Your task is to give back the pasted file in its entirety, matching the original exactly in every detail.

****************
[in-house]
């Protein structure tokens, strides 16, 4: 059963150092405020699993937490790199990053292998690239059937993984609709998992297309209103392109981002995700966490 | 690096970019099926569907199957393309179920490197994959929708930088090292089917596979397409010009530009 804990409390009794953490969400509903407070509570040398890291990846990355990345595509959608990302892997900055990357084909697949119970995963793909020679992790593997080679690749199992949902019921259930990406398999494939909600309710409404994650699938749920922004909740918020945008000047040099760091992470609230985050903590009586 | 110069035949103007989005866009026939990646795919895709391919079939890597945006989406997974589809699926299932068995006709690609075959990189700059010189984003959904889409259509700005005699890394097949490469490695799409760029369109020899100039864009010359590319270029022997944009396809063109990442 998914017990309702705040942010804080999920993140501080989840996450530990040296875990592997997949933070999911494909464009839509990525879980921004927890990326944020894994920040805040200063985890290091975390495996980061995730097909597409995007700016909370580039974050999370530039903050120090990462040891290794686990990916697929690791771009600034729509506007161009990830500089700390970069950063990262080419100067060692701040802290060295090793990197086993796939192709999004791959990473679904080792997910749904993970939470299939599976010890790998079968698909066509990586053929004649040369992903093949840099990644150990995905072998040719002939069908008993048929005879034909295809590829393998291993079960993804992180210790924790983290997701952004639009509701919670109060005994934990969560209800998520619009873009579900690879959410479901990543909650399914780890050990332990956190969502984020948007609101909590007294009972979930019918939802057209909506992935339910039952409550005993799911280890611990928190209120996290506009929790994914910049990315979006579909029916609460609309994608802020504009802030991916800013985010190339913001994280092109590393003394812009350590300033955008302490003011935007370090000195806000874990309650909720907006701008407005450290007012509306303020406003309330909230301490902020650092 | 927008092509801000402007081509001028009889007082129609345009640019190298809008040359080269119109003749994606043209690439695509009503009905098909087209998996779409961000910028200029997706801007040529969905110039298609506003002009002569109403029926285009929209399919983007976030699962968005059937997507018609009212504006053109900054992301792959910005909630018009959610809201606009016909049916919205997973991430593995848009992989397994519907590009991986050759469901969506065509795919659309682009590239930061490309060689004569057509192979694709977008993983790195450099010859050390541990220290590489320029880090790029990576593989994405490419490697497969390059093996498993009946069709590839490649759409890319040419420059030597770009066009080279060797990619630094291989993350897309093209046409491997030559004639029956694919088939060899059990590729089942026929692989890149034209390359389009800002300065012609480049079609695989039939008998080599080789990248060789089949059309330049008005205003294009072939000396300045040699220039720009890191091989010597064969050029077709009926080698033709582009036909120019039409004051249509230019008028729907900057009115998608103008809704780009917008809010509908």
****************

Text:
[in-house]
């Protein structure tokens, strides 16, 4: 059963150092405020699993937490790199990053292998690239059937993984609709998992297309209103392109981002995700966490 | 690096970019099926569907199957393309179920490197994959929708930088090292089917596979397409010009530009 804990409390009794953490969400509903407070509570040398890291990846990355990345595509959608990302892997900055990357084909697949119970995963793909020679992790593997080679690749199992949902019921259930990406398999494939909600309710409404994650699938749920922004909740918020945008000047040099760091992470609230985050903590009586 | 110069035949103007989005866009026939990646795919895709391919079939890597945006989406997974589809699926299932068995006709690609075959990189700059010189984003959904889409259509700005005699890394097949490469490695799409760029369109020899100039864009010359590319270029022997944009396809063109990442 998914017990309702705040942010804080999920993140501080989840996450530990040296875990592997997949933070999911494909464009839509990525879980921004927890990326944020894994920040805040200063985890290091975390495996980061995730097909597409995007700016909370580039974050999370530039903050120090990462040891290794686990990916697929690791771009600034729509506007161009990830500089700390970069950063990262080419100067060692701040802290060295090793990197086993796939192709999004791959990473679904080792997910749904993970939470299939599976010890790998079968698909066509990586053929004649040369992903093949840099990644150990995905072998040719002939069908008993048929005879034909295809590829393998291993079960993804992180210790924790983290997701952004639009509701919670109060005994934990969560209800998520619009873009579900690879959410479901990543909650399914780890050990332990956190969502984020948007609101909590007294009972979930019918939802057209909506992935339910039952409550005993799911280890611990928190209120996290506009929790994914910049990315979006579909029916609460609309994608802020504009802030991916800013985010190339913001994280092109590393003394812009350590300033955008302490003011935007370090000195806000874990309650909720907006701008407005450290007012509306303020406003309330909230301490902020650092 | 927008092509801000402007081509001028009889007082129609345009640019190298809008040359080269119109003749994606043209690439695509009503009905098909087209998996779409961000910028200029997706801007040529969905110039298609506003002009002569109403029926285009929209399919983007976030699962968005059937997507018609009212504006053109900054992301792959910005909630018009959610809201606009016909049916919205997973991430593995848009992989397994519907590009991986050759469901969506065509795919659309682009590239930061490309060689004569057509192979694709977008993983790195450099010859050390541990220290590489320029880090790029990576593989994405490419490697497969390059093996498993009946069709590839490649759409890319040419420059030597770009066009080279060797990619630094291989993350897309093209046409491997030559004639029956694919088939060899059990590729089942026929692989890149034209390359389009800002300065012609480049079609695989039939008998080599080789990248060789089949059309330049008005205003294009072939000396300045040699220039720009890191091989010597064969050029077709009926080698033709582009036909120019039409004051249509230019008028729907900057009115998608103008809704780009917008809010509908």